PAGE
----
Saturday, February 25, 2012

A Home

For the last four years (maybe even longer), I would say that our house was just that, a house....not really a home. It was perpetually messy, even dirty, but more than that, it lacked all the extras that make a building homey

When Eon was born, we suddenly had six children, four of whom were aged five and under, and we were plunged into the world of special-needs-parenting. Prior to his birth, I was (obviously) pregnant, a state that leaves me exhausted, queasy, and crabby...and doing the barest of bare minimum. After his birth, even though he was generally healthy, we had appointment after appointment, one always leading to another, plus two hospitalizations and one heart surgery. 

We had little (read "needy" and "messy") children who seemed bent on  destroying every knick-knack, throw pillow, and window covering in sight. A relaxed housekeeper in the best of times, I couldn't even pretend to keep up. My ADD, with it's trademark ability to hyper-focus on select things and not at all on other things, allowed me to immerse myself in the world of Down syndrome, but accomplish little else.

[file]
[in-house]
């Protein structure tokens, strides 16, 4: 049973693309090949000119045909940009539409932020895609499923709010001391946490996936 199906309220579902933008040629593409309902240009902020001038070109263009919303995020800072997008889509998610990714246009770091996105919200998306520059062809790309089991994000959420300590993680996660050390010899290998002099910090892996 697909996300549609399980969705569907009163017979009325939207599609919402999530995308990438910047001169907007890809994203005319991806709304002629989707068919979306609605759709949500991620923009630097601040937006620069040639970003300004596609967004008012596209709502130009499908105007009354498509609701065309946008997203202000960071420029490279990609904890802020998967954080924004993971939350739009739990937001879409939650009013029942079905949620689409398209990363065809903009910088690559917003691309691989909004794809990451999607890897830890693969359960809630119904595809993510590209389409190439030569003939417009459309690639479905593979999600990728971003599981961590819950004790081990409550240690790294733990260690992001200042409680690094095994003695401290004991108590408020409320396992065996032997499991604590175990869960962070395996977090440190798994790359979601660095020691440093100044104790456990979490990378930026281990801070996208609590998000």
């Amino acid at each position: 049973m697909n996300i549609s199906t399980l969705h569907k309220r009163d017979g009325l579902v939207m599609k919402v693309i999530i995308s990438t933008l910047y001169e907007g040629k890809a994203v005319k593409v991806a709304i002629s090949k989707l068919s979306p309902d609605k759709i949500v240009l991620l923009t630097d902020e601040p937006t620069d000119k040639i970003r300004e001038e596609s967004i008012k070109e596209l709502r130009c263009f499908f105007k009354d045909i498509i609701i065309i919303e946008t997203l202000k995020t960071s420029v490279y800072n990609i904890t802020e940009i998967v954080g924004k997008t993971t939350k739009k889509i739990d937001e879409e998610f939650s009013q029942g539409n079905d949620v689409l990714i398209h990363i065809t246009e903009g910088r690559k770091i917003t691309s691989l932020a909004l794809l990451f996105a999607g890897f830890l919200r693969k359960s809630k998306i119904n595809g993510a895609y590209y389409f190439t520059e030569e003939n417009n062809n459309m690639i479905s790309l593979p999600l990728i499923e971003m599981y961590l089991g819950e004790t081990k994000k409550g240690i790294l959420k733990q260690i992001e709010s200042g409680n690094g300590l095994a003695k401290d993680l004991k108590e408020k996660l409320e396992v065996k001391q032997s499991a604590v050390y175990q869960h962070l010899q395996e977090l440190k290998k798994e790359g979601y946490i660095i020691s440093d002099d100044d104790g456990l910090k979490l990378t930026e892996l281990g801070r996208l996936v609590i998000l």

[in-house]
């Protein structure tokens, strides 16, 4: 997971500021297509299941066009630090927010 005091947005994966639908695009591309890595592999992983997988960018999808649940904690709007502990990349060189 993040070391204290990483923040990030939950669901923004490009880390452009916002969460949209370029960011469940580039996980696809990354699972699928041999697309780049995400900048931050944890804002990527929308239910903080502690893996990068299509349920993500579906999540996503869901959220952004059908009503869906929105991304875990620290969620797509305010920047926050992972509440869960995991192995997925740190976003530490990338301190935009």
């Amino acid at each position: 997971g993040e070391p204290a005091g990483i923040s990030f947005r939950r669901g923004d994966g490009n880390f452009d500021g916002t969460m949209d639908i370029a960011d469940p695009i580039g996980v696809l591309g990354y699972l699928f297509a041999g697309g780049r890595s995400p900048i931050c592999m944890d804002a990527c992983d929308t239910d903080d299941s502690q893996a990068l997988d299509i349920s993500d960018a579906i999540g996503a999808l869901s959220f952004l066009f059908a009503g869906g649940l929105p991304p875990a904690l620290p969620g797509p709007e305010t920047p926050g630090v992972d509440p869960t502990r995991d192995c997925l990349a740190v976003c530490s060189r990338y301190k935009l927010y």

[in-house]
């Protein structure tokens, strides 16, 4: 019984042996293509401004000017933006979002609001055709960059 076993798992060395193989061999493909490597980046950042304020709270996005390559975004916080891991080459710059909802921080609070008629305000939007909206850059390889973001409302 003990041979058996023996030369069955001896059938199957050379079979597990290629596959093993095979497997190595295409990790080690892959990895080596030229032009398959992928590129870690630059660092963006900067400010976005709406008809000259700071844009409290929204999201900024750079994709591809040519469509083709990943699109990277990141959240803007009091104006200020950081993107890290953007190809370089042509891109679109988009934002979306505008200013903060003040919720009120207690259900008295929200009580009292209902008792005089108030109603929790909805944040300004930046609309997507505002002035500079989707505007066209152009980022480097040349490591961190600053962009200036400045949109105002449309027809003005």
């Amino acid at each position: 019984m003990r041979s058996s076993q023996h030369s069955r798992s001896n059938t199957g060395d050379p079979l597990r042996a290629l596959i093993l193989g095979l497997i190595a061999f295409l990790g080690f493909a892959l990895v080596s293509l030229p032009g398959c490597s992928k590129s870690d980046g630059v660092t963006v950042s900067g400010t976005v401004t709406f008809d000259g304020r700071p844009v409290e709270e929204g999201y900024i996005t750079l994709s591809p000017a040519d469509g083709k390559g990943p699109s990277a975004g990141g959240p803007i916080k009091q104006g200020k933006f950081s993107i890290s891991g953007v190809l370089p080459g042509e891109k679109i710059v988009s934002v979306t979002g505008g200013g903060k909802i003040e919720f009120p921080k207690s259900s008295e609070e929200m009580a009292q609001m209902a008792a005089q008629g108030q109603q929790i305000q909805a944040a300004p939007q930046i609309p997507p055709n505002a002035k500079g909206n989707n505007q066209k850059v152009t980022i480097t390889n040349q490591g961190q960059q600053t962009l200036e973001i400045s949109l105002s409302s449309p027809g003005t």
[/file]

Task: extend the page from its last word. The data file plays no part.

After the first year, the appointments slowed and I thought I could get my bearings, only to find myself unexpectedly pregnant with KJ. Another 9 months of the barest of bare minimum, a kidney stone, and a scary delivery later and we now had seven children, five of them under six-years-old. Then I had a revisit of the kidney stone with stents, infections, hospitalizations, and surgery. 

Things at home continued to deteriorate.

Last summer, I found myself depressed, overwhelmed, and without hope and, what's more, I think I'd felt that way for a very long time. I couldn't cut this stay-at-home, homeschool mom thing any more. We, or rather I, discussed sending the kids to public school, but the kids seemed to be doing fine. I was the one struggling...with the dingy environment, the overwhelming clutter, and my inability to affect change. 

When the opportunity to escape for three months and work full-time presented itself, I was almost giddy with anticipation. With Shawn home, I knew things would change in rapid order. 

The first few months flew by and I agreed to stay on permanently. Things did not really change much with the house, but I didn't really care. It was no longer my responsibility and I just felt free, honestly.

It took Shawn until very recently to get his bearings. After all, he wasn't presented with a handy job description for his new role like I was. But, slowly, things with the house were changing. New paint, less clutter, window coverings, throw pillows, etc and, suddenly, I realized I am comfortable in my house. It feels...well, homey.

I am so blessed that God is allowing this change in circumstances to bring restoration to our entire family in so many different ways. I am grateful and I am humbled. I am glad to come home.

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